This is a monumental, gripping book. It is also bracing. If you start reading as a sceptic, you will finish as a happy super-sceptic. Scarcely an expert, company or institution is left unscathed.
A follow-up of sorts to Thinking, Fast and Slow, it is a further step down the road towards a more complex and realistic grasp of human affairs that is replacing the crude simplifications of the recent past. It’s a hard road, but if you get tired you can always retreat to the sweet, noisy delusions in the Valley of the Normal.
The book is a satisfying journey through a big but not, the authors suggest, unsolvable problem, with plenty of fascinating case studies along the way.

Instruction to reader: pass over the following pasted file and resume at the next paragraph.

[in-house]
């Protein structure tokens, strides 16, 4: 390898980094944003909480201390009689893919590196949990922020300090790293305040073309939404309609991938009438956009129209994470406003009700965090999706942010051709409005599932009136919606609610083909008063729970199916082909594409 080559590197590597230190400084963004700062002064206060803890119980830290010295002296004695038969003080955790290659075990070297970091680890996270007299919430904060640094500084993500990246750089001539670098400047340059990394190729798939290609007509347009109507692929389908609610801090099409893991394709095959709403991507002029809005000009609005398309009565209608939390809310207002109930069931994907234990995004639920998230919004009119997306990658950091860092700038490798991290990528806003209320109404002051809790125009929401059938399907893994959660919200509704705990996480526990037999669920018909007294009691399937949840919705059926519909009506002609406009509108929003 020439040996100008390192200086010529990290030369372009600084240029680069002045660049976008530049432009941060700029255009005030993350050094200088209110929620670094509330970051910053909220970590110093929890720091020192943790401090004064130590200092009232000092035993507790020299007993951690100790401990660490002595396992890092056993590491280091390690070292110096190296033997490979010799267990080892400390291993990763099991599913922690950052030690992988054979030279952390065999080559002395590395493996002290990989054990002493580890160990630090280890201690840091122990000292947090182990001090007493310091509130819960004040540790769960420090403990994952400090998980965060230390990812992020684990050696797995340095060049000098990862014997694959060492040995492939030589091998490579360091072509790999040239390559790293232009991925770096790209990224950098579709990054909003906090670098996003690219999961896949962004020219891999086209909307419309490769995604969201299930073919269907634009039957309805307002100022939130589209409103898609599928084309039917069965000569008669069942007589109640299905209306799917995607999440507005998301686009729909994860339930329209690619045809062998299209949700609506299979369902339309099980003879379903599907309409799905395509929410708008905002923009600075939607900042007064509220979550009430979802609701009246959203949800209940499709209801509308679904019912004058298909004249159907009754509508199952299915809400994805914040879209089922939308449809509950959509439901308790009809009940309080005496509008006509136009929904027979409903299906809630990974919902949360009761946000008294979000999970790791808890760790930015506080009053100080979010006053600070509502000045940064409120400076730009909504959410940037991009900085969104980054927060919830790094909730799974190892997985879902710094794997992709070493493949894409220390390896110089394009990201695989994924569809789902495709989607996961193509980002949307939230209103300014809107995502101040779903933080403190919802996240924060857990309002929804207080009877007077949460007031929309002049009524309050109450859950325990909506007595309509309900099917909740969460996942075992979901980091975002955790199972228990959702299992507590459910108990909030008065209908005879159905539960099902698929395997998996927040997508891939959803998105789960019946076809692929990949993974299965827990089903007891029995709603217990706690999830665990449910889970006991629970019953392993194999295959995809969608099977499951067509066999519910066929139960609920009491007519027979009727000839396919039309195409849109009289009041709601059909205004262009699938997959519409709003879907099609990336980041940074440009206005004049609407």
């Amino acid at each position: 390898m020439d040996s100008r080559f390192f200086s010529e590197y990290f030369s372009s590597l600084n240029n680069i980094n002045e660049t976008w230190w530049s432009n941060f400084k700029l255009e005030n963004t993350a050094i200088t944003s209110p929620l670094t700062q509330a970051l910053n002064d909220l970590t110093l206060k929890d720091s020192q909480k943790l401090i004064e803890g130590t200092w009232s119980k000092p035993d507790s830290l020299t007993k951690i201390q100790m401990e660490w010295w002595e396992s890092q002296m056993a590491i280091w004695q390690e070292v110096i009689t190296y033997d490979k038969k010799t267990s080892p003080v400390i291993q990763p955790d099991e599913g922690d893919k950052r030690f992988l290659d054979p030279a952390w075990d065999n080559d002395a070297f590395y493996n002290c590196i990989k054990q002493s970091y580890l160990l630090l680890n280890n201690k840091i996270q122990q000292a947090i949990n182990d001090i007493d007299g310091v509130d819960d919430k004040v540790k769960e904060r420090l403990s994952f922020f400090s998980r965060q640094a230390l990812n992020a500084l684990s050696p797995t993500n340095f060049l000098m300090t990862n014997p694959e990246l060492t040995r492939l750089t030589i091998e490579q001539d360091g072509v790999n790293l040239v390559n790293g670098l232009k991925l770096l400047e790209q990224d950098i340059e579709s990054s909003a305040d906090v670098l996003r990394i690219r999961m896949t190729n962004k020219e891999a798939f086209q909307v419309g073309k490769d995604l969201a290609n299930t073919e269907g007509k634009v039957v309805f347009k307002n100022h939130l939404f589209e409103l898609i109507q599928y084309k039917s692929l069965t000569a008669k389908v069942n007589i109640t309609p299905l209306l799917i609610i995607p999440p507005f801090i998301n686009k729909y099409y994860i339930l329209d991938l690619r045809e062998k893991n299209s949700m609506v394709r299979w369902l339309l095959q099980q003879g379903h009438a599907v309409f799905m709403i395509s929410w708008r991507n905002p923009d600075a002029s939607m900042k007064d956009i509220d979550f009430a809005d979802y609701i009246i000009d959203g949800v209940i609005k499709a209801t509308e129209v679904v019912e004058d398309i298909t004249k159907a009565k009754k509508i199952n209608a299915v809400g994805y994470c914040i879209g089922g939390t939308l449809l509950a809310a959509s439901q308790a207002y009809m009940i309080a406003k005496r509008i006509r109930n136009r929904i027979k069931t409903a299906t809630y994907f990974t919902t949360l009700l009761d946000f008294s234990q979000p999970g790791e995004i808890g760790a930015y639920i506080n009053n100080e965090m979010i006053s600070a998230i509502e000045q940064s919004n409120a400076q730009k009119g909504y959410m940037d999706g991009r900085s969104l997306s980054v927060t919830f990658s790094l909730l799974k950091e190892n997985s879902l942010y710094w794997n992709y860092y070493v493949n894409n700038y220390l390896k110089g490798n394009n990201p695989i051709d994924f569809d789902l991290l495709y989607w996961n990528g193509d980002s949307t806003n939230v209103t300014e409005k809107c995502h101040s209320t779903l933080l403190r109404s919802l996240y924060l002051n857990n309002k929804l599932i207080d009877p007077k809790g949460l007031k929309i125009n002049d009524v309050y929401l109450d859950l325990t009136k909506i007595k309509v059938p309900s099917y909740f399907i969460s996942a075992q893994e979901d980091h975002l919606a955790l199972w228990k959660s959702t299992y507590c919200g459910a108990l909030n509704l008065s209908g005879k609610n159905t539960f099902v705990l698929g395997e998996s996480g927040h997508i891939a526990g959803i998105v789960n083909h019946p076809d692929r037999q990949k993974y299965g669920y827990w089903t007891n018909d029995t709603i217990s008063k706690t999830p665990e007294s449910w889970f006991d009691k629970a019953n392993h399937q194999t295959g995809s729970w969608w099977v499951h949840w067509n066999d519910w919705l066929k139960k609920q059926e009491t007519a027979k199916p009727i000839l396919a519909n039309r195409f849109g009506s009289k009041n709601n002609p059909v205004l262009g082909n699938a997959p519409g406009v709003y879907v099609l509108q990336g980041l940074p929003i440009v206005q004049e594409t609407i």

Like noise the topic, Noise the book is less charismatic than some books on bias, including those by the authors. Ironically it is also less consistent and sometimes you can see the joins between different writers. One or two chapters are quite technical. And it is longer than it needs to be; sometimes I had grasped a point before it was elaborated over several pages.
Yet although these are flaws, they aren’t ones that should put decision-makers off reading this book. There’s lots to surprise and entertain. And, as you’d expect from its authors, it is a rigorous approach to an important topic. Anyone who has found the literature on cognitive biases important will find this a valuable addition to their knowledge.